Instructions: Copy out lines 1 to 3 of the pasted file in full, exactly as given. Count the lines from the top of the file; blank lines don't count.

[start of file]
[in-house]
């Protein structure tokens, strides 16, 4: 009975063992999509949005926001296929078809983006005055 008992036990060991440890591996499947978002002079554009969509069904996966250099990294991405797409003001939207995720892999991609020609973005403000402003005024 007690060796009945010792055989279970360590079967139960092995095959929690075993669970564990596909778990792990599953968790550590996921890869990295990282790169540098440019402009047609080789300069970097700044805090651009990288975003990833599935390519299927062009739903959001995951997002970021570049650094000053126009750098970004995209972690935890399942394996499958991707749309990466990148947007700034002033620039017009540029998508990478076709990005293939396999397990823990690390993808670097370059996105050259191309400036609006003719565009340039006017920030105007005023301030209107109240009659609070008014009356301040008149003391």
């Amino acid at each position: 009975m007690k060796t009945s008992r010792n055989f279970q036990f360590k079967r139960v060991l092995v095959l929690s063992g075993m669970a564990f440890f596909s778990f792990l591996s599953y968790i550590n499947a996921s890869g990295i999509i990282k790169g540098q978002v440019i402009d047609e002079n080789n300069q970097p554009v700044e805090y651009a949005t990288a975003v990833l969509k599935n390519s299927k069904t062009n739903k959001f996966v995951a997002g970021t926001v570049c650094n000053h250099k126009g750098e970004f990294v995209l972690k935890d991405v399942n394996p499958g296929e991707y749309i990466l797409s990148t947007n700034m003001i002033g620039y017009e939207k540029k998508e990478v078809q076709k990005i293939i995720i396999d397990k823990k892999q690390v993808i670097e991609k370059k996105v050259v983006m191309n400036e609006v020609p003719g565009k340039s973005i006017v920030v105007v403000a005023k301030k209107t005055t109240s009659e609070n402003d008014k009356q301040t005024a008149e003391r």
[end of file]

[in-house]
């Protein structure tokens, strides 16, 4: 009975063992999509949005926001296929078809983006005055 008992036990060991440890591996499947978002002079554009969509069904996966250099990294991405797409003001939207995720892999991609020609973005403000402003005024 007690060796009945010792055989279970360590079967139960092995095959929690075993669970564990596909778990792990599953968790550590996921890869990295990282790169540098440019402009047609080789300069970097700044805090651009990288975003990833599935390519299927062009739903959001995951997002970021570049650094000053126009750098970004995209972690935890399942394996499958991707749309990466990148947007700034002033620039017009540029998508990478076709990005293939396999397990823990690390993808670097370059996105050259191309400036609006003719565009340039006017920030105007005023301030209107109240009659609070008014009356301040008149003391």
């Amino acid at each position: 009975m007690k060796t009945s008992r010792n055989f279970q036990f360590k079967r139960v060991l092995v095959l929690s063992g075993m669970a564990f440890f596909s778990f792990l591996s599953y968790i550590n499947a996921s890869g990295i999509i990282k790169g540098q978002v440019i402009d047609e002079n080789n300069q970097p554009v700044e805090y651009a949005t990288a975003v990833l969509k599935n390519s299927k069904t062009n739903k959001f996966v995951a997002g970021t926001v570049c650094n000053h250099k126009g750098e970004f990294v995209l972690k935890d991405v399942n394996p499958g296929e991707y749309i990466l797409s990148t947007n700034m003001i002033g620039y017009e939207k540029k998508e990478v078809q076709k990005i293939i995720i396999d397990k823990k892999q690390v993808i670097e991609k370059k996105v050259v983006m191309n400036e609006v020609p003719g565009k340039s973005i006017v920030v105007v403000a005023k301030k209107t005055t109240s009659e609070n402003d008014k009356q301040t005024a008149e003391r």